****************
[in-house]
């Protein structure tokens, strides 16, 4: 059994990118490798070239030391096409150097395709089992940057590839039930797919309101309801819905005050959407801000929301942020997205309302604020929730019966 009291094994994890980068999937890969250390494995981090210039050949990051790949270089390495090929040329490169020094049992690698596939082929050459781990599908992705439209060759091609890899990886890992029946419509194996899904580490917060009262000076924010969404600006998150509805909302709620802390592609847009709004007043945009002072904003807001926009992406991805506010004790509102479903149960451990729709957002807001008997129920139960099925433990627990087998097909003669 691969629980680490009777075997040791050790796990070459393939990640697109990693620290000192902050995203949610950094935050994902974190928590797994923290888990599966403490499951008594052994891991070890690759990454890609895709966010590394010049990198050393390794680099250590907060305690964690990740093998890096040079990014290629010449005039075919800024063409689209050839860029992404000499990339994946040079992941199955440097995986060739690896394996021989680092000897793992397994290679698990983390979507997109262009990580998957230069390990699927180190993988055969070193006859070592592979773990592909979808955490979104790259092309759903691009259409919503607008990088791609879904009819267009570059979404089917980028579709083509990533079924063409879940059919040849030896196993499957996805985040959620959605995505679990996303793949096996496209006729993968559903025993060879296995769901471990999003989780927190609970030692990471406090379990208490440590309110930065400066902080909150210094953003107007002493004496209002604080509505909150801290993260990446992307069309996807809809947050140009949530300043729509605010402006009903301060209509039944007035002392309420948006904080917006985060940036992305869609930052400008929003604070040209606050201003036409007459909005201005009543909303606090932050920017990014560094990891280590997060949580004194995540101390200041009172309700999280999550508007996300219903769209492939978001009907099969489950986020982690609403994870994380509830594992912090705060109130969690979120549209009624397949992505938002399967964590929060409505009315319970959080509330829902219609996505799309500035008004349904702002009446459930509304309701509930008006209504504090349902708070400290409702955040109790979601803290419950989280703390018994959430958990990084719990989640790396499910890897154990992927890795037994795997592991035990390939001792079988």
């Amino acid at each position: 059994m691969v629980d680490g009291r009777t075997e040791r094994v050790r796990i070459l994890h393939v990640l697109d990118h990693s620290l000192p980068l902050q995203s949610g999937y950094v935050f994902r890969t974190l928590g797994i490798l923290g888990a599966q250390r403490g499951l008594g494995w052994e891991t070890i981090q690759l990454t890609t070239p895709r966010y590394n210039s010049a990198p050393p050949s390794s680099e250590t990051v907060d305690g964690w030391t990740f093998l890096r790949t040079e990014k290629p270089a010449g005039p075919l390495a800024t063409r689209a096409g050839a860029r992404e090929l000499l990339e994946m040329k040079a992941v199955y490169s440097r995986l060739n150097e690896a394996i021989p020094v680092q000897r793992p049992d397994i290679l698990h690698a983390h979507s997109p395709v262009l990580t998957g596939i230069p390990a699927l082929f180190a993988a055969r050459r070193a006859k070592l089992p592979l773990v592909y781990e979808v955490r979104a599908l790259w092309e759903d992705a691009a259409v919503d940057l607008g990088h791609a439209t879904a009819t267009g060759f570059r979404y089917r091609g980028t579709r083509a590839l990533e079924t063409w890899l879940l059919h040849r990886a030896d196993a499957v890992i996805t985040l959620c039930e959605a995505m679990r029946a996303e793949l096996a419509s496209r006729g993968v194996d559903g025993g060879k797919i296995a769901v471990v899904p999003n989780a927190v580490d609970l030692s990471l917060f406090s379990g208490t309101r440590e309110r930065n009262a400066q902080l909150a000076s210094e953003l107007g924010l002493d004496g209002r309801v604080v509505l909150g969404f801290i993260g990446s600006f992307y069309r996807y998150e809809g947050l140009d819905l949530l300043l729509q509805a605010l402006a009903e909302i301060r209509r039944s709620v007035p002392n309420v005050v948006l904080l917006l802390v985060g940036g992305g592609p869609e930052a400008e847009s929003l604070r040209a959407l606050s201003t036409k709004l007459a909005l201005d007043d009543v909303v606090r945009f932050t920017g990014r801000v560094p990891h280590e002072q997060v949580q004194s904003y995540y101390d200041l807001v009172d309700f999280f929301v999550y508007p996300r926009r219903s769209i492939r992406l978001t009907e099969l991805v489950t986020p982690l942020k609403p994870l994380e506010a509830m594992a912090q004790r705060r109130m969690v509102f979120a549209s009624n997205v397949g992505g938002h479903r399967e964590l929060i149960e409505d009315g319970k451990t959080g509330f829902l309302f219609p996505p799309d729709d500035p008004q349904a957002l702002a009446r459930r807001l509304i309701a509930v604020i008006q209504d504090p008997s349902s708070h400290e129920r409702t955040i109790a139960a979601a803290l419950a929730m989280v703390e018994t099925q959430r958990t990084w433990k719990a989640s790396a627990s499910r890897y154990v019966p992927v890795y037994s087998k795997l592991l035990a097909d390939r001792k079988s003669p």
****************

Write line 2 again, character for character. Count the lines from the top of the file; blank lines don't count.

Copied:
């Protein structure tokens, strides 16, 4: 059994990118490798070239030391096409150097395709089992940057590839039930797919309101309801819905005050959407801000929301942020997205309302604020929730019966 009291094994994890980068999937890969250390494995981090210039050949990051790949270089390495090929040329490169020094049992690698596939082929050459781990599908992705439209060759091609890899990886890992029946419509194996899904580490917060009262000076924010969404600006998150509805909302709620802390592609847009709004007043945009002072904003807001926009992406991805506010004790509102479903149960451990729709957002807001008997129920139960099925433990627990087998097909003669 691969629980680490009777075997040791050790796990070459393939990640697109990693620290000192902050995203949610950094935050994902974190928590797994923290888990599966403490499951008594052994891991070890690759990454890609895709966010590394010049990198050393390794680099250590907060305690964690990740093998890096040079990014290629010449005039075919800024063409689209050839860029992404000499990339994946040079992941199955440097995986060739690896394996021989680092000897793992397994290679698990983390979507997109262009990580998957230069390990699927180190993988055969070193006859070592592979773990592909979808955490979104790259092309759903691009259409919503607008990088791609879904009819267009570059979404089917980028579709083509990533079924063409879940059919040849030896196993499957996805985040959620959605995505679990996303793949096996496209006729993968559903025993060879296995769901471990999003989780927190609970030692990471406090379990208490440590309110930065400066902080909150210094953003107007002493004496209002604080509505909150801290993260990446992307069309996807809809947050140009949530300043729509605010402006009903301060209509039944007035002392309420948006904080917006985060940036992305869609930052400008929003604070040209606050201003036409007459909005201005009543909303606090932050920017990014560094990891280590997060949580004194995540101390200041009172309700999280999550508007996300219903769209492939978001009907099969489950986020982690609403994870994380509830594992912090705060109130969690979120549209009624397949992505938002399967964590929060409505009315319970959080509330829902219609996505799309500035008004349904702002009446459930509304309701509930008006209504504090349902708070400290409702955040109790979601803290419950989280703390018994959430958990990084719990989640790396499910890897154990992927890795037994795997592991035990390939001792079988």